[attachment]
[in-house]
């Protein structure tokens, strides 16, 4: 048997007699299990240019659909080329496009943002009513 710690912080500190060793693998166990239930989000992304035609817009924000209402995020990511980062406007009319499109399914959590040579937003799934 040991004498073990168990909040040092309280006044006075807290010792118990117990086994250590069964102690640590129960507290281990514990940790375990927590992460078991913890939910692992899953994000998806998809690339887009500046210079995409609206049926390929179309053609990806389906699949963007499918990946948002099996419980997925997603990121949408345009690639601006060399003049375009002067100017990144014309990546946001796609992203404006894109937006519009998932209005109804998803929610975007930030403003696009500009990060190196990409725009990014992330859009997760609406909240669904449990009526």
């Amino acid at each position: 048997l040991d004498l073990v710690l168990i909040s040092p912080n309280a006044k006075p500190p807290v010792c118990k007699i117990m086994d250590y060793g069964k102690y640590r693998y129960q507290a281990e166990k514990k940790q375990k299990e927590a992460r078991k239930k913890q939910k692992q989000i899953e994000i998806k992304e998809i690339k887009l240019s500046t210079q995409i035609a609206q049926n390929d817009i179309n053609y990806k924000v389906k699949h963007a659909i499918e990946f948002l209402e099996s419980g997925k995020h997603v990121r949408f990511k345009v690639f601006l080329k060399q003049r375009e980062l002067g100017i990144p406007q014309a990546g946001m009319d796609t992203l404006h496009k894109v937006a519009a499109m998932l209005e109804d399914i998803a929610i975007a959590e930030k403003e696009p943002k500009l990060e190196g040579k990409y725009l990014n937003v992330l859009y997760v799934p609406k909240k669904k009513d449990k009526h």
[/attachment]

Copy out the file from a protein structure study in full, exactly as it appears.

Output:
[in-house]
């Protein structure tokens, strides 16, 4: 048997007699299990240019659909080329496009943002009513 710690912080500190060793693998166990239930989000992304035609817009924000209402995020990511980062406007009319499109399914959590040579937003799934 040991004498073990168990909040040092309280006044006075807290010792118990117990086994250590069964102690640590129960507290281990514990940790375990927590992460078991913890939910692992899953994000998806998809690339887009500046210079995409609206049926390929179309053609990806389906699949963007499918990946948002099996419980997925997603990121949408345009690639601006060399003049375009002067100017990144014309990546946001796609992203404006894109937006519009998932209005109804998803929610975007930030403003696009500009990060190196990409725009990014992330859009997760609406909240669904449990009526």
């Amino acid at each position: 048997l040991d004498l073990v710690l168990i909040s040092p912080n309280a006044k006075p500190p807290v010792c118990k007699i117990m086994d250590y060793g069964k102690y640590r693998y129960q507290a281990e166990k514990k940790q375990k299990e927590a992460r078991k239930k913890q939910k692992q989000i899953e994000i998806k992304e998809i690339k887009l240019s500046t210079q995409i035609a609206q049926n390929d817009i179309n053609y990806k924000v389906k699949h963007a659909i499918e990946f948002l209402e099996s419980g997925k995020h997603v990121r949408f990511k345009v690639f601006l080329k060399q003049r375009e980062l002067g100017i990144p406007q014309a990546g946001m009319d796609t992203l404006h496009k894109v937006a519009a499109m998932l209005e109804d399914i998803a929610i975007a959590e930030k403003e696009p943002k500009l990060e190196g040579k990409y725009l990014n937003v992330l859009y997760v799934p609406k909240k669904k009513d449990k009526h």